What is a component in AngularJS?

All we need is an easy explanation of the problem, so here it is.

I was doing some reading about directives and was wondering what the distinction was between a directive and a component, when I found that there are lots of components in AngularJS.

There is a function component, type component, service component, filter component, provider component, etc… Then to top it off I found that a module component is a component consisting of directives, services, filters, providers, templates, global API’s, and testing mocks. That tended to make things more confusing. I couldn’t find a definition of a “component” in the Angular documentation that would explain the distinctions between the types of components listed.

So what exactly is a “component” in AngularJS? Is it something as simple as reusable blocks of code?

By the way, I’m using Angular version 1.4.2 currently.

How to solve :

I know you bored from this bug, So we are here to help you! Take a deep breath and look at the explanation of your problem. We have many solutions to this problem, But we recommend you to use the first method because it is tested & true method that will 100% work for you.

Method 1

Angular components were introduced in version 1.5.

A component is a simplified version of a directive. It cannot do dom manipulation (not link or compile methods) and “replace” is gone too.

Components are “restrict: E” and they are configured using an object (not a function).

An example:

  app.component('onOffToggle', {
    bindings: {
      value: '=',
      disabled: '='
    },
    transclude: true,
    template: '<form class="form-inline">\
                       <span ng-transclude></span>\
                       <switch class="small" ng-model="vm.value" ng-disabled="vm.disabled"/>\
                     </form>',
    controllerAs: 'vm',
    controller: ['$scope', function($scope) {
      var vm = this;
      $scope.$watch("vm.disabled", function (val) {
        if (!val) {
          vm.value = undefined;
        }
      })
    }]
  });

Further reading:
https://toddmotto.com/exploring-the-angular-1-5-component-method/

Method 2

Coming from an OOP Java oriented background, I was trying to distinguish between the various Angularjs components, including modules. I think the best answer I found about modules was 13 Steps to Angularjs Modularization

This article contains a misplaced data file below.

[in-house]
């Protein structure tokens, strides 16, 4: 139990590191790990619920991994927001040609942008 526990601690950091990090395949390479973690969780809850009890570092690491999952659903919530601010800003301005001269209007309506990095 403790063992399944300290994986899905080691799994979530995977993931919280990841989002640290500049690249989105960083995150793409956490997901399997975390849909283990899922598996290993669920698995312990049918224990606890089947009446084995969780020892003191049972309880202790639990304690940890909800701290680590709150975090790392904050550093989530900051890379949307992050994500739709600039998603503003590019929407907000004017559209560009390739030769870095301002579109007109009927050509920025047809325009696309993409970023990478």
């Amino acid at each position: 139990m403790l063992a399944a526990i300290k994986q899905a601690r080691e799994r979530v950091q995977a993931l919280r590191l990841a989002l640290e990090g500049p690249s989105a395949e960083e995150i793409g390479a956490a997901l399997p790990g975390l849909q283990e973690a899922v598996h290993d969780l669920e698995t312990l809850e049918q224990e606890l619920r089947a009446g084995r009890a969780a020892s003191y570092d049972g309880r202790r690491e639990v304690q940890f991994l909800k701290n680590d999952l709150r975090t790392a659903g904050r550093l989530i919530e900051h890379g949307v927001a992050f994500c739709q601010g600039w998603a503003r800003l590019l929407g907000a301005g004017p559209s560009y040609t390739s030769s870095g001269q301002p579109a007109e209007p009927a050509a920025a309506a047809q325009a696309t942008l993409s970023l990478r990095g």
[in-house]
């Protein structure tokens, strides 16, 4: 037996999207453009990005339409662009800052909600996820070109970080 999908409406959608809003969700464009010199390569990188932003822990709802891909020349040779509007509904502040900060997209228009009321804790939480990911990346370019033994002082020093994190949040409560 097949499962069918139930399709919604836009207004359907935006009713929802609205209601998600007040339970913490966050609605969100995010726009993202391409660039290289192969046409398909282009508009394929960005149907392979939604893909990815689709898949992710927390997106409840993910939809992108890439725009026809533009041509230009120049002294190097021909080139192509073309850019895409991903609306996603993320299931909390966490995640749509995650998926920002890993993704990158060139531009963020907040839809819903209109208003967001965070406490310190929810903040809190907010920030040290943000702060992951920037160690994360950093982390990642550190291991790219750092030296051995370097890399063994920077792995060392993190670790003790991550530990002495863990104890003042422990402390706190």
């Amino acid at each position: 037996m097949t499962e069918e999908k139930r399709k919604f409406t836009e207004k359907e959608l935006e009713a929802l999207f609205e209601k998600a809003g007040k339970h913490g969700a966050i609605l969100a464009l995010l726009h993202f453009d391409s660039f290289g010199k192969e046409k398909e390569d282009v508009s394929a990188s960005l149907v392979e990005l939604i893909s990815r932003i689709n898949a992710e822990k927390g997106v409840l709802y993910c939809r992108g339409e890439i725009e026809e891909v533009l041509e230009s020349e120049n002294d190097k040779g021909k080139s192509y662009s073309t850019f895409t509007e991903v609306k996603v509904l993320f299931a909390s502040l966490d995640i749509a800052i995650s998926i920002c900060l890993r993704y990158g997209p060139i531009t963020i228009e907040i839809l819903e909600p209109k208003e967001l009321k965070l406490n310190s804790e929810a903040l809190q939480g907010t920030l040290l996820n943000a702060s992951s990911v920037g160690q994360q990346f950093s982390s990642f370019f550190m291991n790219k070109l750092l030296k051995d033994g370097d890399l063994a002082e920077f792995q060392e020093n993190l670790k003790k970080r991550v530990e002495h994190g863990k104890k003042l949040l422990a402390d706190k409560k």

In an AngularJS context, modularization is organization by function
instead of type. To compare, given arrays time = [60, 60, 24, 365] and
money = [1, 5, 10, 25, 50], both are of the same type, but their
functions are completely different.

That means your components (controllers, filters, directives) will
live in modules instead of wherever they live now.

So yes, for our 1.4x code, components are blocks of resusable code, but in our version 1.4x context, I see the Module Pattern as a recurring structure to these blocks of code in Angularjs, though not considered true components until version 1.5. The way these modules are implemented gives you the type of component, that is, a controllers implementation structure will distinguish it from a service or a provider, if that makes sense. I also think the Angularjs documents should have addressed this.

Here is the basic pattern I see repeated in the Angularjs code:

(function () {
    // ... all vars and functions are in this scope only
    // still maintains access to all globals
}());

Here is an excellent article on the Javascript Module Pattern in depth.

Method 3

A component is the building block of an Angular 2 application. In Angular 2 applications everything is a component.

They are a special type of directive which are always “Restrict:E” type.

It has majorly two parts. One is the selector and the other is tempate/templateUrl:

@Component({
    selector: "sample-ui",
    templateUrl: "../UI/sample.html"
})

export class CustomerComponent {
    /* Component logic */
}

Note: Use and implement method 1 because this method fully tested our system.
Thank you 🙂

All methods was sourced from stackoverflow.com or stackexchange.com, is licensed under cc by-sa 2.5, cc by-sa 3.0 and cc by-sa 4.0

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